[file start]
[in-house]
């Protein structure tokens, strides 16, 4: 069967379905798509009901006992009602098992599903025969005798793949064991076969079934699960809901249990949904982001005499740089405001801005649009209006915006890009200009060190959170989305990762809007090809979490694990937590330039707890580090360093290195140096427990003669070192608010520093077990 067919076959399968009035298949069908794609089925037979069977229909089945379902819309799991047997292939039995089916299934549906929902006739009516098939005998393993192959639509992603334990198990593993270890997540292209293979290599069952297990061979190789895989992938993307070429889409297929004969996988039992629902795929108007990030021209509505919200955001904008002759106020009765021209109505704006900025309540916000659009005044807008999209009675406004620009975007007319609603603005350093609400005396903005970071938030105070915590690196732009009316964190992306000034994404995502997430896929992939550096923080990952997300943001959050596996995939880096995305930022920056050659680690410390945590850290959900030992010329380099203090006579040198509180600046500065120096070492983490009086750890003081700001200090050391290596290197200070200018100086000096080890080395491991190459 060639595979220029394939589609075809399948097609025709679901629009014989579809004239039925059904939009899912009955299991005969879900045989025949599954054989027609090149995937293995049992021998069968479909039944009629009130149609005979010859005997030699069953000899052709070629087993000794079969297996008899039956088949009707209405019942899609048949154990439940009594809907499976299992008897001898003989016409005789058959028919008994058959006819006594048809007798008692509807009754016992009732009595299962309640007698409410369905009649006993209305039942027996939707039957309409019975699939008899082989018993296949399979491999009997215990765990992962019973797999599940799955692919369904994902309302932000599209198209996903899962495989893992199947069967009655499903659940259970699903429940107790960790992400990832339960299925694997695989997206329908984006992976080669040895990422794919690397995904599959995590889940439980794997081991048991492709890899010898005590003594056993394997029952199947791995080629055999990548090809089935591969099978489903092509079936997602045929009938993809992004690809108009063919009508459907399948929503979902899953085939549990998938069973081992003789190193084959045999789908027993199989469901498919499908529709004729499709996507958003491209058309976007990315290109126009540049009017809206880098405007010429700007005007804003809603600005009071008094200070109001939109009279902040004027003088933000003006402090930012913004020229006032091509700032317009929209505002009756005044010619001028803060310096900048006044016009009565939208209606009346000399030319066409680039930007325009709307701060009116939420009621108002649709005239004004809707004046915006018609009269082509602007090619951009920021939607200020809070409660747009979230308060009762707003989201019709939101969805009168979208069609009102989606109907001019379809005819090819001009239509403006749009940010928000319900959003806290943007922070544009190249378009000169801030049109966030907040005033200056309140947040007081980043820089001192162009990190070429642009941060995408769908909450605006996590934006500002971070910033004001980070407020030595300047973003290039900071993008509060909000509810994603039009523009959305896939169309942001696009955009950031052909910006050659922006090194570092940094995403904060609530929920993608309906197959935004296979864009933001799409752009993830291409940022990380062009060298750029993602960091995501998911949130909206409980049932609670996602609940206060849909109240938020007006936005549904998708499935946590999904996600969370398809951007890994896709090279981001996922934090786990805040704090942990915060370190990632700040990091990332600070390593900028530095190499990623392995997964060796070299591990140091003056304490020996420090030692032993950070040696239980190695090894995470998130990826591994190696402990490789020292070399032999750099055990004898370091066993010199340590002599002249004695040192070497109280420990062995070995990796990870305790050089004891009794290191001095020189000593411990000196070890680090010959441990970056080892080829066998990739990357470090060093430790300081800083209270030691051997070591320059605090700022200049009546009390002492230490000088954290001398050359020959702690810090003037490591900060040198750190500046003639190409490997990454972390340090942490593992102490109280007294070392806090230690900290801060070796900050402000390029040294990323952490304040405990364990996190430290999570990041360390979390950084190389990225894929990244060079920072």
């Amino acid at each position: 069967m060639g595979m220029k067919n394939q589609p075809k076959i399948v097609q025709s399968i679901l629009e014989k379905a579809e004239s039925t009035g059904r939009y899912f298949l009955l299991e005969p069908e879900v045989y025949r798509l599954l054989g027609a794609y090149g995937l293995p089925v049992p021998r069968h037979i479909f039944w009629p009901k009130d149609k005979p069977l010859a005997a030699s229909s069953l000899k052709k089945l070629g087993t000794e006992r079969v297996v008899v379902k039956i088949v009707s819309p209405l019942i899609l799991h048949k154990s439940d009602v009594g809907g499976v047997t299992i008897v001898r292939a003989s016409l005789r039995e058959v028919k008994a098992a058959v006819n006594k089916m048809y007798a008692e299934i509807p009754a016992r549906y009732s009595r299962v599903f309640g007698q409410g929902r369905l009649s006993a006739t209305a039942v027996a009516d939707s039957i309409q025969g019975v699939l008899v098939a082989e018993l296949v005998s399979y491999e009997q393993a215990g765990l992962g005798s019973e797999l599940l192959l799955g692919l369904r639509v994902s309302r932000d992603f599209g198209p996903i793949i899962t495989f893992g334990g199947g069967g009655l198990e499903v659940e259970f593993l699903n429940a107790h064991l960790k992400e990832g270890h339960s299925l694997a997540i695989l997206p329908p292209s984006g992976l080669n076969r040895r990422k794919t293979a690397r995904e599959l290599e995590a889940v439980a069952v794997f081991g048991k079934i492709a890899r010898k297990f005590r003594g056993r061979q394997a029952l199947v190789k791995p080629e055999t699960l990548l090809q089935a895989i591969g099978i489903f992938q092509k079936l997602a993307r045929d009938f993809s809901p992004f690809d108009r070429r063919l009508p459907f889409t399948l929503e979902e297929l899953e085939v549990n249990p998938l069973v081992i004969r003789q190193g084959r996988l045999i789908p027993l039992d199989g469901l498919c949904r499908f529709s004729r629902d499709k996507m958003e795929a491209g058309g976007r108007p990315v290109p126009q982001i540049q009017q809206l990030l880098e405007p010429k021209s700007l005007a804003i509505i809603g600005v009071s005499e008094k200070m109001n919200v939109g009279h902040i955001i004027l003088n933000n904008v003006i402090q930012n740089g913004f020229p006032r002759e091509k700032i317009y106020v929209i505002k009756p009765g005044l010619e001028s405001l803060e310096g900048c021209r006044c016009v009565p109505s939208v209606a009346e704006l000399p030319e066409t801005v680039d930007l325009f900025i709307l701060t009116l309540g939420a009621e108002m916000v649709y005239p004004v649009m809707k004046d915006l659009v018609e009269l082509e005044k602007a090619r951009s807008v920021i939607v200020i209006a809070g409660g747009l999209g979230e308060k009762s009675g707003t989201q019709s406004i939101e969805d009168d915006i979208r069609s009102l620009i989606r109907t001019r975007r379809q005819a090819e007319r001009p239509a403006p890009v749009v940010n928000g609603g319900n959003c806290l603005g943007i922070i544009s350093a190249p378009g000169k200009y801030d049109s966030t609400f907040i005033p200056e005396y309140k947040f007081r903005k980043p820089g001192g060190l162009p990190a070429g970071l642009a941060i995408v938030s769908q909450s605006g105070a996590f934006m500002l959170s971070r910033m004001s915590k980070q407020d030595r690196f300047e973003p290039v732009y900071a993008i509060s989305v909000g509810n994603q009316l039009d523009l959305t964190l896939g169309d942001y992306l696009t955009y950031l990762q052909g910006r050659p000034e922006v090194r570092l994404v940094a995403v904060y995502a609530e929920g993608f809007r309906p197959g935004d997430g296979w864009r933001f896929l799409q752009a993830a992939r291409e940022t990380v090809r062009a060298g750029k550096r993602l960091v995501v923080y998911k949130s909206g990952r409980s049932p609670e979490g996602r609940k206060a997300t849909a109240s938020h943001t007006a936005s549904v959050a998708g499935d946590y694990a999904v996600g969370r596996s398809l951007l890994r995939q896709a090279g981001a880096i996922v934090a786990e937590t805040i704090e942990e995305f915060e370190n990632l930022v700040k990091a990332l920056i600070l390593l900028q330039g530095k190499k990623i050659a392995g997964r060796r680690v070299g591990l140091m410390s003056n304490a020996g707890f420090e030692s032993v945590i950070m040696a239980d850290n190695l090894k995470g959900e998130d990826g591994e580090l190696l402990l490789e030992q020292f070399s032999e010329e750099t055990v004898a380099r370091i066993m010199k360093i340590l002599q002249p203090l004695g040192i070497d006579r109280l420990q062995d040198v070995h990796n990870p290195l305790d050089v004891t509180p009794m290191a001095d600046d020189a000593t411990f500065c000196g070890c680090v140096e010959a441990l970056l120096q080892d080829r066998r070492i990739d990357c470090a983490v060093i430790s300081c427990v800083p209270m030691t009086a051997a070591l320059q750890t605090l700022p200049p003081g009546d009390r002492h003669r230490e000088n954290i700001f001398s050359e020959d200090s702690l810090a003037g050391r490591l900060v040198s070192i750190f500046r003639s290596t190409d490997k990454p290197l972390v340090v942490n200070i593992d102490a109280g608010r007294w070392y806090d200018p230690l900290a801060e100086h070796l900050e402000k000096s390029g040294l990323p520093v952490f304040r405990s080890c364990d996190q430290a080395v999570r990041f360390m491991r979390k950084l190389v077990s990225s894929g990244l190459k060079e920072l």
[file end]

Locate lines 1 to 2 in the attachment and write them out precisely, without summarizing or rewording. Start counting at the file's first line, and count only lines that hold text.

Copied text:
[in-house]
């Protein structure tokens, strides 16, 4: 069967379905798509009901006992009602098992599903025969005798793949064991076969079934699960809901249990949904982001005499740089405001801005649009209006915006890009200009060190959170989305990762809007090809979490694990937590330039707890580090360093290195140096427990003669070192608010520093077990 067919076959399968009035298949069908794609089925037979069977229909089945379902819309799991047997292939039995089916299934549906929902006739009516098939005998393993192959639509992603334990198990593993270890997540292209293979290599069952297990061979190789895989992938993307070429889409297929004969996988039992629902795929108007990030021209509505919200955001904008002759106020009765021209109505704006900025309540916000659009005044807008999209009675406004620009975007007319609603603005350093609400005396903005970071938030105070915590690196732009009316964190992306000034994404995502997430896929992939550096923080990952997300943001959050596996995939880096995305930022920056050659680690410390945590850290959900030992010329380099203090006579040198509180600046500065120096070492983490009086750890003081700001200090050391290596290197200070200018100086000096080890080395491991190459 060639595979220029394939589609075809399948097609025709679901629009014989579809004239039925059904939009899912009955299991005969879900045989025949599954054989027609090149995937293995049992021998069968479909039944009629009130149609005979010859005997030699069953000899052709070629087993000794079969297996008899039956088949009707209405019942899609048949154990439940009594809907499976299992008897001898003989016409005789058959028919008994058959006819006594048809007798008692509807009754016992009732009595299962309640007698409410369905009649006993209305039942027996939707039957309409019975699939008899082989018993296949399979491999009997215990765990992962019973797999599940799955692919369904994902309302932000599209198209996903899962495989893992199947069967009655499903659940259970699903429940107790960790992400990832339960299925694997695989997206329908984006992976080669040895990422794919690397995904599959995590889940439980794997081991048991492709890899010898005590003594056993394997029952199947791995080629055999990548090809089935591969099978489903092509079936997602045929009938993809992004690809108009063919009508459907399948929503979902899953085939549990998938069973081992003789190193084959045999789908027993199989469901498919499908529709004729499709996507958003491209058309976007990315290109126009540049009017809206880098405007010429700007005007804003809603600005009071008094200070109001939109009279902040004027003088933000003006402090930012913004020229006032091509700032317009929209505002009756005044010619001028803060310096900048006044016009009565939208209606009346000399030319066409680039930007325009709307701060009116939420009621108002649709005239004004809707004046915006018609009269082509602007090619951009920021939607200020809070409660747009979230308060009762707003989201019709939101969805009168979208069609009102989606109907001019379809005819090819001009239509403006749009940010928000319900959003806290943007922070544009190249378009000169801030049109966030907040005033200056309140947040007081980043820089001192162009990190070429642009941060995408769908909450605006996590934006500002971070910033004001980070407020030595300047973003290039900071993008509060909000509810994603039009523009959305896939169309942001696009955009950031052909910006050659922006090194570092940094995403904060609530929920993608309906197959935004296979864009933001799409752009993830291409940022990380062009060298750029993602960091995501998911949130909206409980049932609670996602609940206060849909109240938020007006936005549904998708499935946590999904996600969370398809951007890994896709090279981001996922934090786990805040704090942990915060370190990632700040990091990332600070390593900028530095190499990623392995997964060796070299591990140091003056304490020996420090030692032993950070040696239980190695090894995470998130990826591994190696402990490789020292070399032999750099055990004898370091066993010199340590002599002249004695040192070497109280420990062995070995990796990870305790050089004891009794290191001095020189000593411990000196070890680090010959441990970056080892080829066998990739990357470090060093430790300081800083209270030691051997070591320059605090700022200049009546009390002492230490000088954290001398050359020959702690810090003037490591900060040198750190500046003639190409490997990454972390340090942490593992102490109280007294070392806090230690900290801060070796900050402000390029040294990323952490304040405990364990996190430290999570990041360390979390950084190389990225894929990244060079920072």